(1) Sculpture and architecture, with small bits of coloured marble suggestively inserted, to mark its meaning : the figures (sainted masters with their pupils) are at work on various pieces of decorative detail: (2) heads of animals, tearing prey; (begin on front ;) lion with stag; wolf with bird ; fox with cock ; griffon with hare ; boar with mast ; dog with bone ; cat with rat ; bear with honeycomb ; the whole creation groaneth and travaileth : (3) the trades ; stonecutter, goldsmith, shoemaker, carpenter, measurer, gardener, notary, smith : (4) influence of planets on seven ages of man ; the moon governs infancy four years ; Mercury chlldhood ten ; Venus adolescence seven ; the sun maturity nineteen ; Mars middle age fifteen; Jupiter old age twelve; Saturn decrepitude till death; death the penalty of sin: (5) human heads, races ; (6) marriage ; first glimpse at a balcony, courtship, presents, embraces, wedding, birth of a child, its upbringing, its death : (7) Months, thus : March ; April with May ; June ; July with August ; September ; October with November ; December, sticking a pig ; January with February : (this is the first of the later capitals; Ruskin—erroneously, I think—makes it the last of the early ones :) (8) female half-lengths : (9) fruits ; cherry ; pear ; cucumber ; peach ; gourd ; melon ; fig grape : (lo) duplicate, copied from an old one : (11) duplicate : (12 and 13) duplicate : (14) full-length figures, draped : (15 and 16) duplicates : (17) children, very Renaissance : (18) Justice, continuing the subject above it : Justice, with sword and scales, enthroned between her lions ; then, lawgivers—Aristotle ; Lycurgus (?) ; Solon ; the “Chastity of Scipio” ; (he refuses a beautiful slave as a bribe ;) Numa building temples ; Moses receiving the law ; Trajan stopping on his way to a campaign to do justice to a poor widow ; the inscriptions on the others are in Latin, on this in Venetian. Recollect, however, that all these capitals, though good, are modern copies; the originals are preserved in a ground-floor of the Doge’s Palace.

Do not at present enter the court-yard, but continue on past the main façade of St. Mark’s, turning to the right through the little Piazza del Leoni, (on your L. the pseudo-classic façade of the desecrated church of San Basso,) and holding straight down the narrow street, (the Calle di Canonico,) which leads to the canal (Rio Palazzo) at the back of the Palace. (Fronting you as you approach the bridge is the imposing and decorated Palazzo Trevisani, in the Lombardi or Venetian early Renaissance style, built about 1500.) Stand on the next bridge to the R. to examine the E. or later Renaissance façade of the Doge’s Palace, facing the Rio di Palazzo, which is best observed from this bridge (or the little quay beyond it) and the one by the Drunkenness of Noah. It is a fine specimen of High Renaissance work, well varied in its windows and decorations, but it lacks the picturesque beauty of the Gothic portion. The absurdly over-rated Bridge of Sighs is a late and incongruous addition, ugly enough in itself, but picturesque in virtue of its height, its covered parapet, and its unusual position. It was built about 1590 by Antonio da Ponte, the architect of the Rialto bridge, to connect the Palace with the Prison he had just erected beyond the Rio. Most casual visitors to Venice, curiously enough, carry away with them, as their main mental picture of the mighty mediaeval town, these late Renaissance bridges, which, of course, were never seen by the powerful Doges or the great painters, sculptors, and architects, who made Venice. There is nothing romantic about the Ponte dei Sospiri, which merely unites the Courts of Justice in the Palace with the Criminal Prison.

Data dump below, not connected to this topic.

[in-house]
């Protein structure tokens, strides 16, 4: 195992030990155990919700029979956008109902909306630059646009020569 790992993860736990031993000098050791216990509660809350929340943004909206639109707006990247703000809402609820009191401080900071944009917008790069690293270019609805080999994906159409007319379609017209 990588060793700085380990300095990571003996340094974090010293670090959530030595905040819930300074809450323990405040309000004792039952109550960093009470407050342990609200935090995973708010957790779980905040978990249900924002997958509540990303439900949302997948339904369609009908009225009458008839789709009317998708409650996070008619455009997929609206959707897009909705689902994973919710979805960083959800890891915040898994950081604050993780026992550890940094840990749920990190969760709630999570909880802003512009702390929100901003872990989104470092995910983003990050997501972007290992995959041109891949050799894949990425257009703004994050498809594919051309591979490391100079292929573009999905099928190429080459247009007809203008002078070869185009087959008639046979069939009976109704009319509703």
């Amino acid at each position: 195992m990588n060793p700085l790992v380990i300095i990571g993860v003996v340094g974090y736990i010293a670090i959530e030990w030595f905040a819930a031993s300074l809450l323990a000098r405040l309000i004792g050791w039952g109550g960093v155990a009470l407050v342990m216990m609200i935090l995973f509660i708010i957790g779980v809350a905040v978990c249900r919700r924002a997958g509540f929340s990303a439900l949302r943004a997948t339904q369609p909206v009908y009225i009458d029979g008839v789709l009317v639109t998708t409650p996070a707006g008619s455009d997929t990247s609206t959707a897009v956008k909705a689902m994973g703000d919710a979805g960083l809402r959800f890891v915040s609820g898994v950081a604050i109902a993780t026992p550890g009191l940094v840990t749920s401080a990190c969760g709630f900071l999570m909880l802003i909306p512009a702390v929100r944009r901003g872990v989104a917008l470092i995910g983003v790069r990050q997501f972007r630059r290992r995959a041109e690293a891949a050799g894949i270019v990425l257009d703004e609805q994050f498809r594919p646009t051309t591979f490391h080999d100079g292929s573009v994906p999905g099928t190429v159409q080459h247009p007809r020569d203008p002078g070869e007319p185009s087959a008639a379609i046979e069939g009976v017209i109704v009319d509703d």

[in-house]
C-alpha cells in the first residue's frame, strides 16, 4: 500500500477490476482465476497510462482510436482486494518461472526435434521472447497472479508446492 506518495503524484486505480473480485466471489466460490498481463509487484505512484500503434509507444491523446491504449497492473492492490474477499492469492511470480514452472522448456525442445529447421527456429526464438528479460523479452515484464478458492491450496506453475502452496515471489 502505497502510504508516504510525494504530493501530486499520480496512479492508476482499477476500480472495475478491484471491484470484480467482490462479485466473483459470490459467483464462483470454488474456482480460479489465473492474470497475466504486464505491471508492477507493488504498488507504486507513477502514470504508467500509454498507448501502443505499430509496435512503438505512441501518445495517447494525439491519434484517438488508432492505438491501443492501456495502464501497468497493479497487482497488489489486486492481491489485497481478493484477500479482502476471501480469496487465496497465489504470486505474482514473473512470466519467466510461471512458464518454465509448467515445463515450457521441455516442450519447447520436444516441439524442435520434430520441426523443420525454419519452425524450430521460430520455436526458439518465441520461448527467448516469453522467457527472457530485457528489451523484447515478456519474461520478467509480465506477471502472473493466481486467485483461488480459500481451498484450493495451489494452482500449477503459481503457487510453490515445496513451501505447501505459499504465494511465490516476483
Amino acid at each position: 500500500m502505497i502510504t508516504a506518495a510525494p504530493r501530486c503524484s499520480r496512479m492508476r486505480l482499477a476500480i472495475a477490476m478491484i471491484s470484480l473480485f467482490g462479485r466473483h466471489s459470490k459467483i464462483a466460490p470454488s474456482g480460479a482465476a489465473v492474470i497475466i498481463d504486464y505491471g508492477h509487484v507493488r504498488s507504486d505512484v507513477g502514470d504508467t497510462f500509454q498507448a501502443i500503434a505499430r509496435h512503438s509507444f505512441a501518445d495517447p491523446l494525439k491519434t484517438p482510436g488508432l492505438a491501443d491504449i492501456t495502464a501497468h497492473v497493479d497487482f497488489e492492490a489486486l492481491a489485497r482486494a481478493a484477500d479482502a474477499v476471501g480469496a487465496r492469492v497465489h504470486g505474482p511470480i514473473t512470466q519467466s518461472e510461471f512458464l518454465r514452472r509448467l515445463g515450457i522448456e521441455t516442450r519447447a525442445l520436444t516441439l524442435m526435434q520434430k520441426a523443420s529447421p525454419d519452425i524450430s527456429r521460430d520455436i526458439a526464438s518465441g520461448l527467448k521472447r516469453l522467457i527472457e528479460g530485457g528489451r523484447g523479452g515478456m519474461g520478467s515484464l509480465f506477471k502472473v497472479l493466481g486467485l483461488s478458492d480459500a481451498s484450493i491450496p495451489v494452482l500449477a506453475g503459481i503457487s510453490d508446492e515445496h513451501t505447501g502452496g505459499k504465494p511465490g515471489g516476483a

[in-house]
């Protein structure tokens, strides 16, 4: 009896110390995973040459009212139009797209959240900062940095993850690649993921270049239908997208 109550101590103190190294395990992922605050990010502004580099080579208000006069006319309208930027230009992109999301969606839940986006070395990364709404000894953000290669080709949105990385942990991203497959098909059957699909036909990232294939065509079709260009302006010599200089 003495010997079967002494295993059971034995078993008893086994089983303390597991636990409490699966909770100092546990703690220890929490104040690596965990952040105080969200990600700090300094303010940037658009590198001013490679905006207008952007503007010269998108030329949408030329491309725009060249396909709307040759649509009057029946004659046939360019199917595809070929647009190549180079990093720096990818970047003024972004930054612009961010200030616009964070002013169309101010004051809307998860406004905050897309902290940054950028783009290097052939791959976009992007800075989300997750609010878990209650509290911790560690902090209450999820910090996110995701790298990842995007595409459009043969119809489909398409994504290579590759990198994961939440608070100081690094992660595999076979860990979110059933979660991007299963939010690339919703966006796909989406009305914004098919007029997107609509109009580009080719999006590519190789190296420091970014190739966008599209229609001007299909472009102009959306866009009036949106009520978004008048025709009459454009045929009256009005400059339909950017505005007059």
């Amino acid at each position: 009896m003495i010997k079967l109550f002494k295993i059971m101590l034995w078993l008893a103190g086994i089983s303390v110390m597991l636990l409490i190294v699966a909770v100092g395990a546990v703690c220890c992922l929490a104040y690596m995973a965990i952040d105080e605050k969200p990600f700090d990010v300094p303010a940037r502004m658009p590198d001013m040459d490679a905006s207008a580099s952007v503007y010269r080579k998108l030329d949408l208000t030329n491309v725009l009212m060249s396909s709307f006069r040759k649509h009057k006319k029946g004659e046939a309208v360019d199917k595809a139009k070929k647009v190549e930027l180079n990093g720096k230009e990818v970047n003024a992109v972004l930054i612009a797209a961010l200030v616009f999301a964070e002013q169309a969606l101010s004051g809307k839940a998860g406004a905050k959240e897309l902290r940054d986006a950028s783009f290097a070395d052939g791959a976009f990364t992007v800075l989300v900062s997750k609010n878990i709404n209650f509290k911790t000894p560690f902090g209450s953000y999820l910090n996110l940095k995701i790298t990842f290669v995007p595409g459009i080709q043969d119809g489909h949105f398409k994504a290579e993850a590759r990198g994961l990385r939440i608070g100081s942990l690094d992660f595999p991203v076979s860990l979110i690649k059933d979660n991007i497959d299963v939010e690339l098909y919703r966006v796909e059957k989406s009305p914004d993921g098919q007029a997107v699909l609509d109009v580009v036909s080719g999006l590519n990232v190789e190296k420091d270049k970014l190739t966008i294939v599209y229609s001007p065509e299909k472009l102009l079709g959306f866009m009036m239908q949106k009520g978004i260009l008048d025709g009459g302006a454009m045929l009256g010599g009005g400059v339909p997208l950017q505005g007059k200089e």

Now, return to the Porta della Carta, and enter the inner court-yard of the Palace.

The West and South sides of the court, (in brick in the upper story,) consist in the main of the older building of 1340 (S.), and the later Gothic extension of 1430 (W.) ; but their two lower floors have been immensely remodelled into uniformity with the later Renaissance portion of the building. The arcade here has pointed arches, but all the decorations and columns are Renaissance in feeling. The E. façade, completely coated with marble from top to bottom, forms the inner front of the Renaissance portion on the side canal, and is a very ornate and costly example of Venetian Renaissance decoration. It is imposing by virtue of its richness, and its numerous coloured marble insertions, so characteristic of the age and place ; but its upper floors harmonise ill with the semi-Gothic arcade of the loggia. It was erected in the late 15th century by Rizzo. Examine the characteristic detail, and compare with that of the Louvre. The main court also contains two beautiful bronze *wellheads of Renaissance workmanship (16th century).